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What if I want to change the order of arguments in a function?

There is flip:

flip :: (a -> b -> c) -> b -> a -> c

but I don't see how to make it work for a larger number of arguments. Is there a general method to permute the arguments?

  • @phimuemue it may be not a function, but TH macros. Yes, such macro can be written, but simple lambda is almost as short. – permeakra Aug 26 '12 at 12:10
  • 5
    If you tend to have a lot of arguments, you might miss opportunities to create appropriate data types. Or you're just a querulous person. – Landei Aug 26 '12 at 13:44
36
+50

If you feel like editing functions after they're written, you really really should read Conal Elliott's excellent blog post semantic editor combinators

http://conal.net/blog/posts/semantic-editor-combinators

In fact, everyone should read it anyway. It's a genuinely useful method (which I'm abusing here). Conal uses more constructs than just result and flip to very flexible effect.

result :: (b -> b') -> ((a -> b) -> (a -> b'))
result =  (.)

Suppose I have a function that uses 3 arguments

use3 :: Char -> Double -> Int -> String
use3 c d i = c: show (d^i)

and I'd like to swap the first two, I'd just use flip use3 as you say, but if I wanted to swap the seconnd and third, what I want is to apply flip to the result of applying use3 to its first argument.

use3' :: Char -> Int -> Double -> String
use3' = (result) flip use3

Let's move along and swap the fourth and fifth arguments of a function use5 that uses 5.

use5  :: Char -> Double -> Int -> (Int,Char) -> String     -> String
use5' :: Char -> Double -> Int -> String     -> (Int,Char) -> String

use5 c d i (n,c') s = c : show (d ^ i) ++ replicate n c' ++ s

We need to apply flip to the result of applying use5 to it's first three arguments, so that's the result of the result of the result:

use5' = (result.result.result) flip use5

Why not save thinking later and define

swap_1_2 :: (a1 -> a2 -> other) -> (a2 -> a1 -> other)
swap_2_3 :: (a1 -> a2 -> a3 -> other) -> (a1 -> a3 -> a2 -> other)
--skip a few type signatures and daydream about scrap-your-boilerplate and Template Haskell    

swap_1_2 = flip    
swap_2_3 = result flip
swap_3_4 = (result.result) flip
swap_4_5 = (result.result.result) flip
swap_5_6 = (result.result.result.result) flip

...and that's where you should stop if you like simplicity and elegance. Note that the type other could be b -> c -> d so because of fabulous Curry and right associativity of ->, swap_2_3 works for a function which takes any number of arguments above two. For anything more complicated, you should really write a permuted function by hand. What follows is just for the sake of intellectual curiosity.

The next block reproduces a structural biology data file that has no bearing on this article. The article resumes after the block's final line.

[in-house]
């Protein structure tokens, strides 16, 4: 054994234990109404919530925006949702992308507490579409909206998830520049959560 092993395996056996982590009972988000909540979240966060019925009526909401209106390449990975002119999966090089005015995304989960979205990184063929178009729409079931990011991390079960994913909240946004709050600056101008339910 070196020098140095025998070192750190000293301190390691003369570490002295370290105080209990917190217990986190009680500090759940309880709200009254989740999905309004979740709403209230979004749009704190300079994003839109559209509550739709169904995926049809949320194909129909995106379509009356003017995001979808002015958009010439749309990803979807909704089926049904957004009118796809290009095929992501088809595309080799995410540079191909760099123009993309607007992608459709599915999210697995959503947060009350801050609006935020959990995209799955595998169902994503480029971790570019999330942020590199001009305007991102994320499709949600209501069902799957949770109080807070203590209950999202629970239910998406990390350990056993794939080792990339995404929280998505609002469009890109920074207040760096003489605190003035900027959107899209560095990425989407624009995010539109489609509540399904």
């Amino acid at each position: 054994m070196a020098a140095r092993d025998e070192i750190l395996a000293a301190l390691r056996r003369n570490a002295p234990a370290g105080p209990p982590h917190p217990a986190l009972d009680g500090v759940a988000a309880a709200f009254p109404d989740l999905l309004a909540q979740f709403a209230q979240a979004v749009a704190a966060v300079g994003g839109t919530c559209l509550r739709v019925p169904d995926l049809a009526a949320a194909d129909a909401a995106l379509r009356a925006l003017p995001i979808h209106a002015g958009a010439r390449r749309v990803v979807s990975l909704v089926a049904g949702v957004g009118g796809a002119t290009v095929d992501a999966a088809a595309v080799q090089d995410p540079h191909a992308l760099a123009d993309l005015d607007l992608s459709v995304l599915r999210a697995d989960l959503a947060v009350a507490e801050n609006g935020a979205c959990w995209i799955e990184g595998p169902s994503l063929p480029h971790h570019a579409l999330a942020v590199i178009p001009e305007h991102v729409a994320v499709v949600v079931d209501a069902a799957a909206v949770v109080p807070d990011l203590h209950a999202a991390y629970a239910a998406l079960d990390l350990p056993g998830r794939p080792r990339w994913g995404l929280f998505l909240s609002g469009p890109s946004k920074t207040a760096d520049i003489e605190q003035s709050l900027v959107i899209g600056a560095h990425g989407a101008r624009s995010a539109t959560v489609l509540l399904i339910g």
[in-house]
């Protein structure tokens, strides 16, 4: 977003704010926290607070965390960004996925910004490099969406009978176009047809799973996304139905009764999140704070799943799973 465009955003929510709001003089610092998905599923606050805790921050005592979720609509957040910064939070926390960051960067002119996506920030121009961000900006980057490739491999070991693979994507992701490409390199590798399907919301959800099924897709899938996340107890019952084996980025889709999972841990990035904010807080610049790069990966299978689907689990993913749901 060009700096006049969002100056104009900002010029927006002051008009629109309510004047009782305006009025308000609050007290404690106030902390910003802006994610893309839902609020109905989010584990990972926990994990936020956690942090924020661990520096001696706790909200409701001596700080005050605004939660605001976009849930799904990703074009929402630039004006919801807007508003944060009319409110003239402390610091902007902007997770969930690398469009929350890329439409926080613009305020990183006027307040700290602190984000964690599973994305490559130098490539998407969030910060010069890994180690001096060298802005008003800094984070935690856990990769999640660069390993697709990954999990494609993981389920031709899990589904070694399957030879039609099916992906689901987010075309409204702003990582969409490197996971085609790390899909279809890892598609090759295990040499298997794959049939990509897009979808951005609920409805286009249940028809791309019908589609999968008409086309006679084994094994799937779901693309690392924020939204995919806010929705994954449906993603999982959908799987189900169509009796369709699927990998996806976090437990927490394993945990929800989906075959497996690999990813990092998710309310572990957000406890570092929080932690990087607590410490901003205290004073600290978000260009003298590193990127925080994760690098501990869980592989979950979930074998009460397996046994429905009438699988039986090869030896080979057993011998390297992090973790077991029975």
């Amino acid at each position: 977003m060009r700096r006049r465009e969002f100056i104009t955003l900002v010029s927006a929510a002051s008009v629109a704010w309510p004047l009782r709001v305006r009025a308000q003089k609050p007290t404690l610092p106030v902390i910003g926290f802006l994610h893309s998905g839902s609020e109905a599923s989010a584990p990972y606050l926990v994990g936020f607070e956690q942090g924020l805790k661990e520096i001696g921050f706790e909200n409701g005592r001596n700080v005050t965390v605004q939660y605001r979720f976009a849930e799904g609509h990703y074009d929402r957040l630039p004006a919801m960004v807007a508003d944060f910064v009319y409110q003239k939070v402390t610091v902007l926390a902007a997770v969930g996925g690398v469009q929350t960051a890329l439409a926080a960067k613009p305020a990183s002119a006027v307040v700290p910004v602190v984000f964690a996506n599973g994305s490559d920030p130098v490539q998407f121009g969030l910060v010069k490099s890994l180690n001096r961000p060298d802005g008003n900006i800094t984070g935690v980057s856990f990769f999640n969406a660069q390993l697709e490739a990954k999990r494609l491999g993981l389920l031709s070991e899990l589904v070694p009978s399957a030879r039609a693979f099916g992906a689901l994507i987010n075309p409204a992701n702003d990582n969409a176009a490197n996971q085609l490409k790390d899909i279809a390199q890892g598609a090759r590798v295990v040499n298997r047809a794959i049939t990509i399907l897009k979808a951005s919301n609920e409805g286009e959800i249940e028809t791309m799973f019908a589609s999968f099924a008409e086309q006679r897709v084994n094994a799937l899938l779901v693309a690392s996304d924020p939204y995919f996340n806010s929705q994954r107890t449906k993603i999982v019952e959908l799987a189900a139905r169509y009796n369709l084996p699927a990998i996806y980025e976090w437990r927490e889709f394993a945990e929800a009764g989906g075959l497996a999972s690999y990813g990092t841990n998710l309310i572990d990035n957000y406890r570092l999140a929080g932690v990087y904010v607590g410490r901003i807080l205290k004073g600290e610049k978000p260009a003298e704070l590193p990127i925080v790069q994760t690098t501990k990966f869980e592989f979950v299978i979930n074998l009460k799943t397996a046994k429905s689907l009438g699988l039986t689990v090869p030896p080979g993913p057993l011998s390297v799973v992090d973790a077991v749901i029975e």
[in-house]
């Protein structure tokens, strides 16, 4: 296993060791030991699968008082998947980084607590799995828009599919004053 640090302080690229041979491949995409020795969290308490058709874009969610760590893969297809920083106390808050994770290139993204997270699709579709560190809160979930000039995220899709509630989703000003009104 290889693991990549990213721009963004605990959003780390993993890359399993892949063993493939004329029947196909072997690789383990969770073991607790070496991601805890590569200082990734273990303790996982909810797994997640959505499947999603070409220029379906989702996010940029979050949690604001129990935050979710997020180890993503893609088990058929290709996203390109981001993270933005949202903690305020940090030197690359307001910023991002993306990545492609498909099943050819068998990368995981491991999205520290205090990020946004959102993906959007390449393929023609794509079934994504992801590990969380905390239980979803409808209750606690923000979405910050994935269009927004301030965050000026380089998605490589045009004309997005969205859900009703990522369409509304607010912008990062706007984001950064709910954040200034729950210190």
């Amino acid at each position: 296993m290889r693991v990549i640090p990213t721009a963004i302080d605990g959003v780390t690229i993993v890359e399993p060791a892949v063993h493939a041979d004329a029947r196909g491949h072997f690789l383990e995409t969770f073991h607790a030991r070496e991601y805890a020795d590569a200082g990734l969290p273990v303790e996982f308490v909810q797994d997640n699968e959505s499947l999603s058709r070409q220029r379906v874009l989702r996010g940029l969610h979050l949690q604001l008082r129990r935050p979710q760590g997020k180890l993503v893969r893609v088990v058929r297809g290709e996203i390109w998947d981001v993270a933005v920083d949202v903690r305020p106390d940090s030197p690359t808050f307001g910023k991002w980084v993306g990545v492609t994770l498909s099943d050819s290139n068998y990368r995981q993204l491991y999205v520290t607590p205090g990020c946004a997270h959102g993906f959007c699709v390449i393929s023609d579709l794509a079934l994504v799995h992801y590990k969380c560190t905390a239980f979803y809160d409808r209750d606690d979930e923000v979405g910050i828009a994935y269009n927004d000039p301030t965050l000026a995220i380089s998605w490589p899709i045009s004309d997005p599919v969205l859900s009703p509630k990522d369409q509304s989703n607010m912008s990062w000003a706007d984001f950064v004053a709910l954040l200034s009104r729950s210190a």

Now, what about swapping the second and fourth arguments? [Aside: there's a theorem I remember from my algebra lectures that any permutation can be made as the composition of swapping adjacent items.]

We could do it like this: step 1: move 2 next to 4 (swap_2_3)

a1 -> a2 -> a3 -> a4 -> otherstuff
a1 -> a3 -> a2 -> a4 -> otherstuff

swap them there using swap_3_4

a1 -> a3 -> a2 -> a4 -> otherstuff
a1 -> a3 -> a4 -> a2 -> otherstuff

then swap 4 back to position 2 using swap_2_3 again:

a1 -> a3 -> a4 -> a2 -> otherstuff
a1 -> a4 -> a3 -> a2 -> otherstuff

so

swap_2_4 = swap_2_3.swap_3_4.swap_2_3

Maybe there's a more terse way of getting there directly with lots of results and flips but random messing didn't find it for me!

Similarly, to swap 1 and 5 we can move 1 over to 4, swap with 5, move 5 back from 4 to 1.

swap_1_5 = swap_1_2.swap_2_3.swap_3_4 . swap_4_5 . swap_3_4.swap_2_3.swap_1_2

Or if you prefer you could reuse swap_2_4 by flipping at the ends (swapping 1 with 2 and 5 with 4), swap_2_4 then flipping at the ends again.

swap_1_5' = swap_1_2.swap_4_5. swap_2_4 .swap_4_5.swap_1_2

Of course it's much easier to define

swap_1_5'' f  a b c d e = f  e b c d a

which has the benefit of being clear, consise, efficient and has a helpful type signature in ghci without explicitly annotating it.

However, this was a fantastically entertaining question, thanks.

  • 1
    Or, for the less sane, swap_5_6 = ((((flip.).).).) and swap_2_4 = (flip.).((flip.).).(flip.). – Vaelus Mar 29 '18 at 5:17
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The best way in general is to just do it manually. Assume you have a function

f :: Arg1 -> Arg2 -> Arg3 -> Arg4 -> Res

and you would like

g :: Arg4 -> Arg1 -> Arg3 -> Arg2 -> Res

then you write

g x4 x1 x3 x2 = f x1 x2 x3 x4

If you need a particular permutation several times, then you can of course abstract from it, like flip does for the two-argument case:

myflip :: (a4 -> a1 -> a3 -> a2 -> r) -> a1 -> a2 -> a3 -> a4 -> r
myflip f x4 x1 x3 x2 = f x1 x2 x3 x4
  • 2
    I think this is the best way to do it, if you need a specialized rearrangement of arguments it's easiest to define your own function to do it, but I suspect any of these can be generated with compositions of flip, and lambdas like (\x -> flip $ f x) that partially apply the function to flip around arguments other than the first and second. – Dan Feltey Aug 26 '12 at 11:05

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